19. Characters. The following characters, by which the sun, moon, and planets are sometimes designated, should be impressed on the memory of the student.
In the above table the asteroids are arranged in the order of
20. Solar System. This expression simply implies the sun and bodies connected with him, as the planets and satellites, the earth and moon included, and comets, without any reference to their arrangement.
21. Attraction of Gravitation. That force which causes a heavy body to descend to the earth, when left free to move, is called gravity, or the attraction of gravitation. Sir Isaac Newton assuming this force to decrease in intensity in the inverse ratio of the square of the distance from the earth's centre, found that, at the distance of the moon, it would be just sufficient to retain her in her orbit around the earth. Pursuing his investigations he found that the assumption of similar forces in the sun and planets, varying in the direct ratio of the mass of the body and the inverse ratio of the square of the distance, would account, on mechanical principles, for the motions of the latter, and for other known astronomical facts. He therefore inferred that attraction of gravitation is a universal property of matter, and that its intensity, or the force with which it acts, varies in the direct ratio of the mass, and the inverse ratio of the square of the distance.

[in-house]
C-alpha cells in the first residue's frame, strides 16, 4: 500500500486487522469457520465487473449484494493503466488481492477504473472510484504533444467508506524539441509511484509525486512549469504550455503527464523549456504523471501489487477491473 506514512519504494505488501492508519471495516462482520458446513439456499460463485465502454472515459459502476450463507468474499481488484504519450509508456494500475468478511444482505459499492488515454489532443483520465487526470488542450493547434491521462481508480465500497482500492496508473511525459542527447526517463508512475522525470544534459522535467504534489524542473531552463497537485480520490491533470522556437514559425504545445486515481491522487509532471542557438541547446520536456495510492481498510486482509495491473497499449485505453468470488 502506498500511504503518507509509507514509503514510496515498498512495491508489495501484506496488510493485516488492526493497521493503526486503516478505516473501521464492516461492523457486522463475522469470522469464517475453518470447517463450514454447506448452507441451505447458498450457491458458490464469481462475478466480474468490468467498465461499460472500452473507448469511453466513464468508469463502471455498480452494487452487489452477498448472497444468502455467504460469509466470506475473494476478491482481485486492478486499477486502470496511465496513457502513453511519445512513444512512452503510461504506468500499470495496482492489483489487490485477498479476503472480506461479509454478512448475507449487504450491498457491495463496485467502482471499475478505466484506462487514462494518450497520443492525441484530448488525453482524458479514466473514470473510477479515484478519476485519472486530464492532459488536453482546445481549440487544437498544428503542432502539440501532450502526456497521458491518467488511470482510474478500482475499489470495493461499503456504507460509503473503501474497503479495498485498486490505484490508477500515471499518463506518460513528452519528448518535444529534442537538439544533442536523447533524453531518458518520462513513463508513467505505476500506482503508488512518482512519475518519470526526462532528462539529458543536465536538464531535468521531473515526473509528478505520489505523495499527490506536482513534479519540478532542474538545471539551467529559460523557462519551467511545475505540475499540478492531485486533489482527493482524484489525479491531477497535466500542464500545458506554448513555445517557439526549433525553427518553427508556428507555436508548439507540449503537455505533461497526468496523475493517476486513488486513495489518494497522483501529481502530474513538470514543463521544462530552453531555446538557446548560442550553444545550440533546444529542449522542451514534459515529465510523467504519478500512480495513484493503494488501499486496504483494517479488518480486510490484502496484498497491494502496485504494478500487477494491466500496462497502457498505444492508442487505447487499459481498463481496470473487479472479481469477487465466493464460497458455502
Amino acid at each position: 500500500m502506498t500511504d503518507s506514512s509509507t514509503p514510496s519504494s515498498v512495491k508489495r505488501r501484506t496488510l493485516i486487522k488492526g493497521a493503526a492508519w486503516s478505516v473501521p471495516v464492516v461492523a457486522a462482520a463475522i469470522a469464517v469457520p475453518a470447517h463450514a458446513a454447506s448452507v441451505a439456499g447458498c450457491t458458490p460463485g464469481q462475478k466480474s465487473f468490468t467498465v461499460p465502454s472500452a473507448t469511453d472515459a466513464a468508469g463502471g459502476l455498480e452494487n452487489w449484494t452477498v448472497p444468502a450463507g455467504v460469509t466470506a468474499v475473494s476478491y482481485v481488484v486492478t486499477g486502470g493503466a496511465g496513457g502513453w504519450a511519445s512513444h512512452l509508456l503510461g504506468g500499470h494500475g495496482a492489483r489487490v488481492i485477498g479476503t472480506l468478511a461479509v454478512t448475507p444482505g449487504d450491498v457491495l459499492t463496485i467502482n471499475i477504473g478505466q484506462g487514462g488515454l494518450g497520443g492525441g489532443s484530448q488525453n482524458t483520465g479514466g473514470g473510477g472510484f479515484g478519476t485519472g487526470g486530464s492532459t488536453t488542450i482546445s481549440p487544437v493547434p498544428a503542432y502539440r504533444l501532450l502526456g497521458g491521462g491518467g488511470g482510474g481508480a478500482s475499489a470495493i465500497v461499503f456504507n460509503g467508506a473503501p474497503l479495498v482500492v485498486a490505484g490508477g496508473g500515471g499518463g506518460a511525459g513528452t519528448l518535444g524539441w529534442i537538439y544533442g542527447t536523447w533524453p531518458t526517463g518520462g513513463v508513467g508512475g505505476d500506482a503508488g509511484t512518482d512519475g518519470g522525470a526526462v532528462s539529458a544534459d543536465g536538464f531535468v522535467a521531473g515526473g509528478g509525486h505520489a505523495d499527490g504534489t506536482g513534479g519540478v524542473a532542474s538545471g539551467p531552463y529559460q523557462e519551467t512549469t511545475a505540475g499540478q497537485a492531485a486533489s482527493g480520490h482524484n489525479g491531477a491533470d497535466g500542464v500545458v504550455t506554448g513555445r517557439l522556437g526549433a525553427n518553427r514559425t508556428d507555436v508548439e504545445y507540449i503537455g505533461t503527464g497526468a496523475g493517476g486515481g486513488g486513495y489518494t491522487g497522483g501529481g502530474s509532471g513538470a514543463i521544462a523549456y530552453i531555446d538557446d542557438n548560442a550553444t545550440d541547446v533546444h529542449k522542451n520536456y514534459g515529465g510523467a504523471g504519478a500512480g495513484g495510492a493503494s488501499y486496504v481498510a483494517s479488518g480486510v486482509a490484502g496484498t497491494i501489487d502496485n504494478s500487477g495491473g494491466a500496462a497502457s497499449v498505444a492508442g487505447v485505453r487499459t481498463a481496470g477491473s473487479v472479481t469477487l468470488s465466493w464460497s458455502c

This theory of universal gravitation is the foundation of Physical Astronomy; which, originating with Newton, has, through his labours and those of many eminent men since his time, as Clairaut, Euler, Lagrange, and especially Laplace, become a science of great extent.
DEFINITIONS OF TERMS.
22. The Axis of the Heavens is an imaginary straight line, joining the north pole of the heavens and centre of the earth, and extending to the southern part of the celestial sphere. It is the line about which the heavens appear to revolve. The point in which it meets the southern part of the celestial sphere is called the South Pole of the Heavens, or simply the South Pole. Thus, if C, Fig. 1, represent the centre of the earth, and P, the north pole of the heavens, then will PP' be the axis of the heavens, and P', the south pole.
23. The North and South Poles of the Earth, are the points in which the axis of the heavens intersects the surface of the earth. Thus p and p' are the north and south poles of the earth.